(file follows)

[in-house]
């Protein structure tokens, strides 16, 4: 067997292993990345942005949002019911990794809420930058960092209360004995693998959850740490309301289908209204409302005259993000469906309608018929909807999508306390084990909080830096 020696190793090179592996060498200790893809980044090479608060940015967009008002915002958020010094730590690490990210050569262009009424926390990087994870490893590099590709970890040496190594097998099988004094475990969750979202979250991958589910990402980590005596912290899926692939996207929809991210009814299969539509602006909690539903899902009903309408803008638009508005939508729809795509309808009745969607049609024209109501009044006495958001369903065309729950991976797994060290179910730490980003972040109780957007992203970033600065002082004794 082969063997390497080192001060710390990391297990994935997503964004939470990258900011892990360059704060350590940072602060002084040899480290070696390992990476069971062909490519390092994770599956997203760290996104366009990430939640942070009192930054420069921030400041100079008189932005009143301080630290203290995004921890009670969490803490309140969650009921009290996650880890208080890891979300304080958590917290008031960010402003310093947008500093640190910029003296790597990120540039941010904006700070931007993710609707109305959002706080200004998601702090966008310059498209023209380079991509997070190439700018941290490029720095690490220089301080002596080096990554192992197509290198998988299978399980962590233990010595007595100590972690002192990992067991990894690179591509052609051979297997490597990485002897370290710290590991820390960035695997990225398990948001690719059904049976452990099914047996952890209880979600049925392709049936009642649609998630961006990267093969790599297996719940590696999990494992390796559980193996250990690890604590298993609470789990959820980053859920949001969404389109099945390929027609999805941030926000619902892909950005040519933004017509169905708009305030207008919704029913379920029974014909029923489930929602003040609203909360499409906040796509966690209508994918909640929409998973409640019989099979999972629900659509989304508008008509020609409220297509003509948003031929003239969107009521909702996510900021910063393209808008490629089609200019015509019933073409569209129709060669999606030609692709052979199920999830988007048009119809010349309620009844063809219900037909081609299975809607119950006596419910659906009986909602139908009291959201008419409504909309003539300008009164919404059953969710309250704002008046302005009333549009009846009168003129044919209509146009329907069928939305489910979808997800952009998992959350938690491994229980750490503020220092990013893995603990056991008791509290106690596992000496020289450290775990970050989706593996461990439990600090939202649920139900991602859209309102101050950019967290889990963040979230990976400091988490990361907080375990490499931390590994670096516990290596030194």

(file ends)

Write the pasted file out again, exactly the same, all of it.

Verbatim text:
[in-house]
């Protein structure tokens, strides 16, 4: 067997292993990345942005949002019911990794809420930058960092209360004995693998959850740490309301289908209204409302005259993000469906309608018929909807999508306390084990909080830096 020696190793090179592996060498200790893809980044090479608060940015967009008002915002958020010094730590690490990210050569262009009424926390990087994870490893590099590709970890040496190594097998099988004094475990969750979202979250991958589910990402980590005596912290899926692939996207929809991210009814299969539509602006909690539903899902009903309408803008638009508005939508729809795509309808009745969607049609024209109501009044006495958001369903065309729950991976797994060290179910730490980003972040109780957007992203970033600065002082004794 082969063997390497080192001060710390990391297990994935997503964004939470990258900011892990360059704060350590940072602060002084040899480290070696390992990476069971062909490519390092994770599956997203760290996104366009990430939640942070009192930054420069921030400041100079008189932005009143301080630290203290995004921890009670969490803490309140969650009921009290996650880890208080890891979300304080958590917290008031960010402003310093947008500093640190910029003296790597990120540039941010904006700070931007993710609707109305959002706080200004998601702090966008310059498209023209380079991509997070190439700018941290490029720095690490220089301080002596080096990554192992197509290198998988299978399980962590233990010595007595100590972690002192990992067991990894690179591509052609051979297997490597990485002897370290710290590991820390960035695997990225398990948001690719059904049976452990099914047996952890209880979600049925392709049936009642649609998630961006990267093969790599297996719940590696999990494992390796559980193996250990690890604590298993609470789990959820980053859920949001969404389109099945390929027609999805941030926000619902892909950005040519933004017509169905708009305030207008919704029913379920029974014909029923489930929602003040609203909360499409906040796509966690209508994918909640929409998973409640019989099979999972629900659509989304508008008509020609409220297509003509948003031929003239969107009521909702996510900021910063393209808008490629089609200019015509019933073409569209129709060669999606030609692709052979199920999830988007048009119809010349309620009844063809219900037909081609299975809607119950006596419910659906009986909602139908009291959201008419409504909309003539300008009164919404059953969710309250704002008046302005009333549009009846009168003129044919209509146009329907069928939305489910979808997800952009998992959350938690491994229980750490503020220092990013893995603990056991008791509290106690596992000496020289450290775990970050989706593996461990439990600090939202649920139900991602859209309102101050950019967290889990963040979230990976400091988490990361907080375990490499931390590994670096516990290596030194």